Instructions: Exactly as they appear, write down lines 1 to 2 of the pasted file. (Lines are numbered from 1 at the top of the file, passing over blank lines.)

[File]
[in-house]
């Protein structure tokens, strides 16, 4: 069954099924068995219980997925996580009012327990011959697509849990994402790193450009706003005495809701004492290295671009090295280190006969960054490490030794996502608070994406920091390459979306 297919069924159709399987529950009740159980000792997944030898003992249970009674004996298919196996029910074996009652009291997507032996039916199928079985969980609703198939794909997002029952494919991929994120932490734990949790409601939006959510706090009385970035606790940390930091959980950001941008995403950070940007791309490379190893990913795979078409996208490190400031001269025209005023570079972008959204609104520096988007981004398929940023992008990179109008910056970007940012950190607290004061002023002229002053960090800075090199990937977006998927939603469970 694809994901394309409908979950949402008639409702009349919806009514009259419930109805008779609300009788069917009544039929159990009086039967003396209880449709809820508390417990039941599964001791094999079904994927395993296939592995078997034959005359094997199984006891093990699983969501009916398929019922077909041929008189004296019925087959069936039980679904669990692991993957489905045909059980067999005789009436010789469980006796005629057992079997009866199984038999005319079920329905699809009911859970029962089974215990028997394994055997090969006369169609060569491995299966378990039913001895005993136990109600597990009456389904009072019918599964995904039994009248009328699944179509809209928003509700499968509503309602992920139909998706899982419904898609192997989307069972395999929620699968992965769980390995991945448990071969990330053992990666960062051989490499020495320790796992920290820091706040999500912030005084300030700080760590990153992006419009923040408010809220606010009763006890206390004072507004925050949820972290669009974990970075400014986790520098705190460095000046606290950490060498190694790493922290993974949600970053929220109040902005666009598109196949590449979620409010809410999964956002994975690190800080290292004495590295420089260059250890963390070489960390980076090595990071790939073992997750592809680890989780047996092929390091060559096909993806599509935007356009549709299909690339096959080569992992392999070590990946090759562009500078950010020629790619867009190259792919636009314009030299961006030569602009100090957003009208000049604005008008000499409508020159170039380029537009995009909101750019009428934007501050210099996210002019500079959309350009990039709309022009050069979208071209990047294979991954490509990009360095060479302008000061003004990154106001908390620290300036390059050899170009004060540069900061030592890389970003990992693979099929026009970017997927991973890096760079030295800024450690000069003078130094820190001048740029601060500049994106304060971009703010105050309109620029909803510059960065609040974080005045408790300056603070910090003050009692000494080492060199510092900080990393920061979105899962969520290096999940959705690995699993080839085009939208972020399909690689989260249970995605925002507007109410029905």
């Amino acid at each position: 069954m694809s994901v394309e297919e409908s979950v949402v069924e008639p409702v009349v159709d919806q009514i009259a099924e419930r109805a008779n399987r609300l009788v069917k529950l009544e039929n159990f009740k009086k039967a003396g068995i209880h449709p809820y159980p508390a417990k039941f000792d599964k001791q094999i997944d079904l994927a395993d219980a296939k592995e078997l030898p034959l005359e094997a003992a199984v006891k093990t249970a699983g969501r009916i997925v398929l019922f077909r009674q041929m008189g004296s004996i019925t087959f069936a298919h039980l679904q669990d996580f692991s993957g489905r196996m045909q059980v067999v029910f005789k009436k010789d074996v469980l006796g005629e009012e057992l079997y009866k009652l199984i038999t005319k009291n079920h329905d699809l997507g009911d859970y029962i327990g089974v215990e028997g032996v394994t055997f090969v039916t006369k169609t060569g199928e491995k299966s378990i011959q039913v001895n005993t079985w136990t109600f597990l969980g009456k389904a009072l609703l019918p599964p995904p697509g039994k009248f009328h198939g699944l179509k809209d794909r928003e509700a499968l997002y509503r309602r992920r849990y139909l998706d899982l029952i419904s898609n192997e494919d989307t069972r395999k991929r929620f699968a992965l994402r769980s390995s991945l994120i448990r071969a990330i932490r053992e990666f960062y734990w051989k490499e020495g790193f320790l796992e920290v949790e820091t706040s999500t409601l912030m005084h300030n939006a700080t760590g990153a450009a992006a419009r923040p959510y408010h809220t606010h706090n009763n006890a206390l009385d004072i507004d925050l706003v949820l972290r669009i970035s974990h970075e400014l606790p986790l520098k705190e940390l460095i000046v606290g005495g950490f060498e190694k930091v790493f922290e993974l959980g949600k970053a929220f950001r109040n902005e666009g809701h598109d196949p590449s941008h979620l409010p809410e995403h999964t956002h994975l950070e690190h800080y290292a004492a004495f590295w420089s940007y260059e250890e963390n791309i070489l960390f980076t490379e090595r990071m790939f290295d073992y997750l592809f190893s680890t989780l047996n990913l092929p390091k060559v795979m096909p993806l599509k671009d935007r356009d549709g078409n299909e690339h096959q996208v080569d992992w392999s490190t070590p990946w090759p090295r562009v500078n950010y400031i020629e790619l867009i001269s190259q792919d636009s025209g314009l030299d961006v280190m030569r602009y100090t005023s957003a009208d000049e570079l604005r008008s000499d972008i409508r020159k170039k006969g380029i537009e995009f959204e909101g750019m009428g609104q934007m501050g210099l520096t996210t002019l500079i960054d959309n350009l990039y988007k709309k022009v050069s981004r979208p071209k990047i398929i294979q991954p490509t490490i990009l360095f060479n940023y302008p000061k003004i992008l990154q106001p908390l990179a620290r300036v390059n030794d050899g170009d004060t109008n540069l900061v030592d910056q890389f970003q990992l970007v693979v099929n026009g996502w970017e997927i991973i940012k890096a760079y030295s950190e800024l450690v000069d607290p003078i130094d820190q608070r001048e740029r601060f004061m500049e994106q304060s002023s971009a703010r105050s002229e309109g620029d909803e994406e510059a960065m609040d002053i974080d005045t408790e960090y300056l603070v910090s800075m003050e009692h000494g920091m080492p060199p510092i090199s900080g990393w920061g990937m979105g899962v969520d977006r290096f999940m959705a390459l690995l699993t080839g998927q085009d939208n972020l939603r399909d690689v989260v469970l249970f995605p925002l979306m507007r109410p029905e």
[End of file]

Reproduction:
[in-house]
């Protein structure tokens, strides 16, 4: 069954099924068995219980997925996580009012327990011959697509849990994402790193450009706003005495809701004492290295671009090295280190006969960054490490030794996502608070994406920091390459979306 297919069924159709399987529950009740159980000792997944030898003992249970009674004996298919196996029910074996009652009291997507032996039916199928079985969980609703198939794909997002029952494919991929994120932490734990949790409601939006959510706090009385970035606790940390930091959980950001941008995403950070940007791309490379190893990913795979078409996208490190400031001269025209005023570079972008959204609104520096988007981004398929940023992008990179109008910056970007940012950190607290004061002023002229002053960090800075090199990937977006998927939603469970 694809994901394309409908979950949402008639409702009349919806009514009259419930109805008779609300009788069917009544039929159990009086039967003396209880449709809820508390417990039941599964001791094999079904994927395993296939592995078997034959005359094997199984006891093990699983969501009916398929019922077909041929008189004296019925087959069936039980679904669990692991993957489905045909059980067999005789009436010789469980006796005629057992079997009866199984038999005319079920329905699809009911859970029962089974215990028997394994055997090969006369169609060569491995299966378990039913001895005993136990109600597990009456389904009072019918599964995904039994009248009328699944179509809209928003509700499968509503309602992920139909998706899982419904898609192997989307069972395999929620699968992965769980390995991945448990071969990330053992990666960062051989490499020495320790796992920290820091706040999500912030005084300030700080760590990153992006419009923040408010809220606010009763006890206390004072507004925050949820972290669009974990970075400014986790520098705190460095000046606290950490060498190694790493922290993974949600970053929220109040902005666009598109196949590449979620409010809410999964956002994975690190800080290292004495590295420089260059250890963390070489960390980076090595990071790939073992997750592809680890989780047996092929390091060559096909993806599509935007356009549709299909690339096959080569992992392999070590990946090759562009500078950010020629790619867009190259792919636009314009030299961006030569602009100090957003009208000049604005008008000499409508020159170039380029537009995009909101750019009428934007501050210099996210002019500079959309350009990039709309022009050069979208071209990047294979991954490509990009360095060479302008000061003004990154106001908390620290300036390059050899170009004060540069900061030592890389970003990992693979099929026009970017997927991973890096760079030295800024450690000069003078130094820190001048740029601060500049994106304060971009703010105050309109620029909803510059960065609040974080005045408790300056603070910090003050009692000494080492060199510092900080990393920061979105899962969520290096999940959705690995699993080839085009939208972020399909690689989260249970995605925002507007109410029905």